Tools of the Trade
Gail Okun, Berkeley College
Tia De Louise, Berkeley College
The presenters of this workshop will focus on the electronic tools, which Berkeley College has developed and currently utilizes to better serve its student body. For advisors, it enables them to perform their tasks more efficiently; for students, it empowers them to be more responsible and in control of their choices. This flow of information makes for a more successful college experience. These are a few of the areas that will be discussed and demonstrated through a combination of Peoplesoft and Blackboard: a system-wide advisement site, Degree Progress Reports, Self-Service Progress Reports, and Enrollment Verification. Join in for the discussion and demonstration and discover how you can create a seamless flow of information between the advisors and students at your college.
Transfer Myths and Realities
Jean Goldstein, Bergen Community College
As more students choose to begin their collegiate education at a community college, it is important for advisors to be aware of the realities governing transfer in New Jersey. While most community colleges employ counselors or advisors whose focus is “transfer counseling”, students ask transfer questions of all advisors, and accurate information is essential, even when an advisor is able to refer the student to an “expert” for additional details. For advisors at upper level institutions, it is also important to be aware of policies and procedures governing this important function; the transfer students you see expect that you will know and understand the path they have taken to arrive at your institution.
Advising Science Majors
Yeung-gyo Shin, Kean University
Students majoring in a science in particular face complex sequences of prerequisites and co-requisites spanning several different disciplines. Usually they have to have substantial mathematical background to even start the introductory sequence. As a result, poor planning during the freshman year could result in up to 2 years of delay in graduation, even if the student completes all course work successfully beyond the first year. Therefore, it is crucial to inform students of the requirements and recommended course sequences at the earliest possible time; i.e. as soon as students identify themselves as science majors. In addition, all instructors of Transition to Kean (freshman seminar) need to be informed of the requirements in anticipation of advising potential science majors in their classes. This presentation will highlight our efforts to assemble and effectively disseminate all the pertinent information to our incoming freshmen.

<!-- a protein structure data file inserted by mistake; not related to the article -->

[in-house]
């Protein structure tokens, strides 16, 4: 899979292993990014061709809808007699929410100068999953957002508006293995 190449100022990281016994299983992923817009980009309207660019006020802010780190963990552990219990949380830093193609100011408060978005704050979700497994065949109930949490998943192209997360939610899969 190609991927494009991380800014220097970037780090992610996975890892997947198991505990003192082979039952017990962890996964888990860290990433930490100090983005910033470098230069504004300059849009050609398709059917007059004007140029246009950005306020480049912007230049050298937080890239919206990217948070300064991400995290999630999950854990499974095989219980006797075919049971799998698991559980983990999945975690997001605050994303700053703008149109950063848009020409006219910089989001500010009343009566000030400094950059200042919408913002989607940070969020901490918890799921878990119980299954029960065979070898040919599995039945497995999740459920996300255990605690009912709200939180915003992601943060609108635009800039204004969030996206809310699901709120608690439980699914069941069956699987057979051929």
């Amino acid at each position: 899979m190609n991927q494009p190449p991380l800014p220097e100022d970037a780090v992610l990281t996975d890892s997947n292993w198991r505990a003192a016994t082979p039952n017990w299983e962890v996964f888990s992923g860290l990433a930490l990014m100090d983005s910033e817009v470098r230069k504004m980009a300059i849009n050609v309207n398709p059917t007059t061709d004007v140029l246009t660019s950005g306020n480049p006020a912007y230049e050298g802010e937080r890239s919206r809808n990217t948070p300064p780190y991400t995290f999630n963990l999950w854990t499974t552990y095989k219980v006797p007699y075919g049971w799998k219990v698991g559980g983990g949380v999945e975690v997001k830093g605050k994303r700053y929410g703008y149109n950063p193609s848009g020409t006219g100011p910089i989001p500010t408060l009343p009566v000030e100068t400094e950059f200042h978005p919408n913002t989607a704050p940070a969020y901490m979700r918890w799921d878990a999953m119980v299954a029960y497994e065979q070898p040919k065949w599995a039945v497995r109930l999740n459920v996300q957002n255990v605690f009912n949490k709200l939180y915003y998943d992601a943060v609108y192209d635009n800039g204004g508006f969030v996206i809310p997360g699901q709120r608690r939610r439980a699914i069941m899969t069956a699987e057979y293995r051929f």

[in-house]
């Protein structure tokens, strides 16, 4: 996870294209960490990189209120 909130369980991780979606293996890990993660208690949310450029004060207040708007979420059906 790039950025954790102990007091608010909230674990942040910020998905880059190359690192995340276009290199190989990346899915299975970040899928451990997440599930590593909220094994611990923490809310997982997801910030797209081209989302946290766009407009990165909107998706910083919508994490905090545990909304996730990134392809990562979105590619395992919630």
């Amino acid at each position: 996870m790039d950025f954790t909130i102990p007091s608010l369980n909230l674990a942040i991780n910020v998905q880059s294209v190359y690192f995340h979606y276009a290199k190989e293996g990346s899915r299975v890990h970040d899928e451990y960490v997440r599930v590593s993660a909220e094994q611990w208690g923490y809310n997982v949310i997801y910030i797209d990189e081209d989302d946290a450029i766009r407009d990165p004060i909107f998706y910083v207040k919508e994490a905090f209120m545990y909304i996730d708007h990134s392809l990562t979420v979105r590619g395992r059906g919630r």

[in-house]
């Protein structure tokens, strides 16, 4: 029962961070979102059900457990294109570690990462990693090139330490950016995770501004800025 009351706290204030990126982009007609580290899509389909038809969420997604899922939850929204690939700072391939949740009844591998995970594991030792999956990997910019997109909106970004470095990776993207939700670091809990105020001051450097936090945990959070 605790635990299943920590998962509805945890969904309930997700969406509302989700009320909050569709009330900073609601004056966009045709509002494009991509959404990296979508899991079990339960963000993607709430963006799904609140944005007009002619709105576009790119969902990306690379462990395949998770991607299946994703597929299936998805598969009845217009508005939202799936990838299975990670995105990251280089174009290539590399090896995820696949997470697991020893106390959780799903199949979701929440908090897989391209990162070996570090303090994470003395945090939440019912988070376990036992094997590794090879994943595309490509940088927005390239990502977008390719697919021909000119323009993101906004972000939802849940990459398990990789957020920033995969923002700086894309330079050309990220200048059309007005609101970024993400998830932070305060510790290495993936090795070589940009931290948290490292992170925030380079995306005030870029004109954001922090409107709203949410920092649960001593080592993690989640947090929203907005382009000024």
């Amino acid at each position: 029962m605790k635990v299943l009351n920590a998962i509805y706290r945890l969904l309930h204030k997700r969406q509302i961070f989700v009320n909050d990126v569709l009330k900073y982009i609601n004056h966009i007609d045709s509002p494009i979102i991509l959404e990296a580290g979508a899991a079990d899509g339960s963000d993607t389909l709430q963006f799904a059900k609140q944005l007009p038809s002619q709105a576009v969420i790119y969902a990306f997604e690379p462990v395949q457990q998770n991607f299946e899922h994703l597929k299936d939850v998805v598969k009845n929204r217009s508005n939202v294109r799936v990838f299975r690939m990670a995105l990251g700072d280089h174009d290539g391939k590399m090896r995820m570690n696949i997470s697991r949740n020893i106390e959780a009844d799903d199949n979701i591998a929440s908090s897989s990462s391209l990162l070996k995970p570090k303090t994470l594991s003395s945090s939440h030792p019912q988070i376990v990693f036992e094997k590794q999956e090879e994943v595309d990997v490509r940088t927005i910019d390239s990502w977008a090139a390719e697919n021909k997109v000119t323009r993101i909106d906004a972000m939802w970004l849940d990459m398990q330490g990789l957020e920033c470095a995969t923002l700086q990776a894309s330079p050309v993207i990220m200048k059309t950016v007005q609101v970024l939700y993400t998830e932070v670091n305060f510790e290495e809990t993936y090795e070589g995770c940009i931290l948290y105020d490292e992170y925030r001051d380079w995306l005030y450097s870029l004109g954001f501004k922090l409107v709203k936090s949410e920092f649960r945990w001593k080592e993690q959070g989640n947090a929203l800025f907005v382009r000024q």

The Efficacy of Research Methodology: Completing a Dissertation or Thesis
Joe Melendez, Kean University
Professional academic advisors are often faced with the desire or need to obtain higher levels of academic scholarship through attainment of advanced degrees. However, a large percentage of students never graduate because they do not complete their theses or dissertations and remain all-but-dissertation (ABD) due to the lack of skills or time to complete their studies. Completing a research assignment can be daunting and frustrating. Some of these issues will be addressed and salient steps and materials will be presented to begin and to complete an advanced research project. The session will include the advantages and disadvantages of quantitative and qualitative research methodology and design, how to effectively obtain data to perform descriptive and inferential statistical analyses to synthesize results and report interpretation, and how to identify and select the best research design or data analyses for your study (t-test, ANOVA, Regression, Z-Scores, Chi-Square or Correlations).